TOKYO -- Japan Post Group made a sharp break from its decade-plus relationship with Nomura Holdings when it announced Wednesday that it would form a mutual fund tie-up with rival Daiwa Securities Group, leading some to suspect that a failed deal to takeover a real estate unit soured their bonds.
Japan Post and Daiwa said they will jointly develop mutual fund wraps -- accounts managed by financial institutions based on customers' investment goals. A regular fee is charged for this service, providing a stable stream of revenue. The companies aim to begin sales at the start of 2021.
Japan Post Holdings President Masatsugu Nagato said this plan was the "best fit for post office customers" among the proposals offered by potential partners.
The agreement carries particular significance for Daiwa because Nomura had long been Japan Post's partner of choice in mutual funds.
"Is this why we didn't get many proposals for new mutual funds over the last year?" a dismayed midlevel executive at Nomura Asset Management said upon hearing about the partnership.
The relationship between Japan Post and Nomura has frayed since the postal group's 2017 bid for Nomura Real Estate Holdings. After talks broke down over the terms of the acquisition, Japan Post executives began shying away from strengthening business ties with the brokerage group.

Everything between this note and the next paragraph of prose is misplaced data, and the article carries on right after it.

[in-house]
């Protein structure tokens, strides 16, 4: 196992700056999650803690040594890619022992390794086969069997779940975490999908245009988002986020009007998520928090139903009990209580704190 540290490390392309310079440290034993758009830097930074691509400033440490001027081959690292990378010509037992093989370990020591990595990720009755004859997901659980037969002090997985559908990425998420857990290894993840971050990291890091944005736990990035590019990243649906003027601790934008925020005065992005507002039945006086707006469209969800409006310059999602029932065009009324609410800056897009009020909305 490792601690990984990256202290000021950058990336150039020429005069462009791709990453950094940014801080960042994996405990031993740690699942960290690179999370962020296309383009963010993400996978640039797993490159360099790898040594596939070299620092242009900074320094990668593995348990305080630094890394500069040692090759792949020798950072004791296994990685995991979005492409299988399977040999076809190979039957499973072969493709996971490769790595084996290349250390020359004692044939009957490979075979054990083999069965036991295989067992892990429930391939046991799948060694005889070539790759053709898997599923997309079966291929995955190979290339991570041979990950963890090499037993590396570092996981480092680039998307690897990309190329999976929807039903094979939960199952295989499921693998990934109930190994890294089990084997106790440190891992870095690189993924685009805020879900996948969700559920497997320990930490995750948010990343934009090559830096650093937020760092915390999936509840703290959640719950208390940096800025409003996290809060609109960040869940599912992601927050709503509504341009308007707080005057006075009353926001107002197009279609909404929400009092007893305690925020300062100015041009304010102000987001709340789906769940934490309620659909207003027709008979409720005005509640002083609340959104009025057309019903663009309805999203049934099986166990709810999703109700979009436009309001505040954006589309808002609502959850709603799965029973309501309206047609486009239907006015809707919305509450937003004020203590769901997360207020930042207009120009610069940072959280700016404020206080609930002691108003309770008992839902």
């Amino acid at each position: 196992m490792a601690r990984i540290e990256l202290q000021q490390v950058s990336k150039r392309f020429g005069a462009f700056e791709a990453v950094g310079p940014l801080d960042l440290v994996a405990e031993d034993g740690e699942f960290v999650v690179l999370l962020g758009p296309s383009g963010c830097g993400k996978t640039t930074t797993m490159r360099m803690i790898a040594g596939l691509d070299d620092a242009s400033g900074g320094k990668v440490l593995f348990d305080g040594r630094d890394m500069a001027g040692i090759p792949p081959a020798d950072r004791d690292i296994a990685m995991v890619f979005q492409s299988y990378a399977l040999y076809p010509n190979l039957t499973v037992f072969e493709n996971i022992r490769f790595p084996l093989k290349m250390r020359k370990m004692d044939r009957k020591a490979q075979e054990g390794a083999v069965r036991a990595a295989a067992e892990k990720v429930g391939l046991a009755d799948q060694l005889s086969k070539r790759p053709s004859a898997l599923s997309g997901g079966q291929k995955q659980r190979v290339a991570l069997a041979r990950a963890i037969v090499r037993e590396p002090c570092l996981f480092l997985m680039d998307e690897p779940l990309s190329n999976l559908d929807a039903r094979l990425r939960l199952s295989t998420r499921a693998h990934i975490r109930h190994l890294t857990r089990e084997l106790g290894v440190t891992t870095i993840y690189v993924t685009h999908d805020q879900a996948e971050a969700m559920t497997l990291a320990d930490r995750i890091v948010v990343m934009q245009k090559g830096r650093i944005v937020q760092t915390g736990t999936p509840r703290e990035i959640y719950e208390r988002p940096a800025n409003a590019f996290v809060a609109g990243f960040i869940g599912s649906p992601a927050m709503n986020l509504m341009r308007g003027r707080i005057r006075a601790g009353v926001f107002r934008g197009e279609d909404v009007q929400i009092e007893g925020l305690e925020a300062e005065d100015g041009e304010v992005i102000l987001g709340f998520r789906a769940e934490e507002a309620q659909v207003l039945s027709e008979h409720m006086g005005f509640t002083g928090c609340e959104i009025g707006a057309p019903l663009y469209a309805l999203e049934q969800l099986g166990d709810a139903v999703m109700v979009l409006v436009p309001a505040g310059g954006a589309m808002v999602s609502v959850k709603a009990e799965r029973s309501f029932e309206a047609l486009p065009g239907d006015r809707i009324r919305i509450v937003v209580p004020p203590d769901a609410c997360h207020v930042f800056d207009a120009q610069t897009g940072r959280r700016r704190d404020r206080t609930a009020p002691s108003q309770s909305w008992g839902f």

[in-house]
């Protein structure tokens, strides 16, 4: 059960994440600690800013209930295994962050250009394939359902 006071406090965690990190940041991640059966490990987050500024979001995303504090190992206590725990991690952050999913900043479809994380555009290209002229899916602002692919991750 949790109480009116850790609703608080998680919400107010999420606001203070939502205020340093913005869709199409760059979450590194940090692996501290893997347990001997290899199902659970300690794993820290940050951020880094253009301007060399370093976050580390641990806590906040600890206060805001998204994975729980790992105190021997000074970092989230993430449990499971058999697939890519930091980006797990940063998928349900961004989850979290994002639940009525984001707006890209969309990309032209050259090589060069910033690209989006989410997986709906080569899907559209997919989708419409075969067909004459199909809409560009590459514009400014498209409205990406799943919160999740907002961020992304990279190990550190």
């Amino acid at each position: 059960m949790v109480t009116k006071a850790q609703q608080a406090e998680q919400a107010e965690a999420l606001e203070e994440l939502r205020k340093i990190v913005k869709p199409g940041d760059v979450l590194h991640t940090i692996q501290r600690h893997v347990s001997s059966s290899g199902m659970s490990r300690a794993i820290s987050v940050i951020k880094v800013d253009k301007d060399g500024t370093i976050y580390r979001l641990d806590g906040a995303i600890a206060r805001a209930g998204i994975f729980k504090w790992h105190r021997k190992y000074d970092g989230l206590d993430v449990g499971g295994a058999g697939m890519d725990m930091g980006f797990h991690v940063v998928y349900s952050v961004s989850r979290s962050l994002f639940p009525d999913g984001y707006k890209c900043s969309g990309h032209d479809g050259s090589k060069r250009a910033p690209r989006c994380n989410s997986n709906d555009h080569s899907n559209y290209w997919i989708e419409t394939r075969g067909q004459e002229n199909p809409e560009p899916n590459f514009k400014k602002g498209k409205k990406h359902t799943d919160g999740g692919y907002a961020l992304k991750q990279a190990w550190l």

Japan Post had worked with Nomura on mutual funds since it began selling them in 2005, with the Nomura Global Six Assets Diversified Fund proving an early hit. Nomura Asset Management employees traveled to post offices throughout the country to instruct postal staffers on the basics of mutual fund sales.
In 2015, Japan Post, its banking unit and Nomura established an asset-management company with Sumitomo Mitsui Trust Bank. The postal group had aimed to use the joint venture to grow its net assets in mutual funds by 1 trillion yen (about $9 billion at current rates) in three years from 1.1 trillion yen at the end of March 2015.
"Even 5 trillion yen isn't unrealistic," a Japan Post Bank executive said at the time.
Yet three years later, the total sat at just 1.6 trillion yen. It reached 2.2 trillion yen at the end of March 2019, a year later than hoped. The business apparently took some time to get on track because the asset-management company employed a mix of staffers from different companies, but the rift over the Nomura Real Estate bid may also have played a role.
Along with the weak stock market, both Nomura and Daiwa have seen a drop in mutual fund sales. Some in the investment community, however, questioned Japan Post's decision, noting that Daiwa probably does not match Nomura in asset management know-how.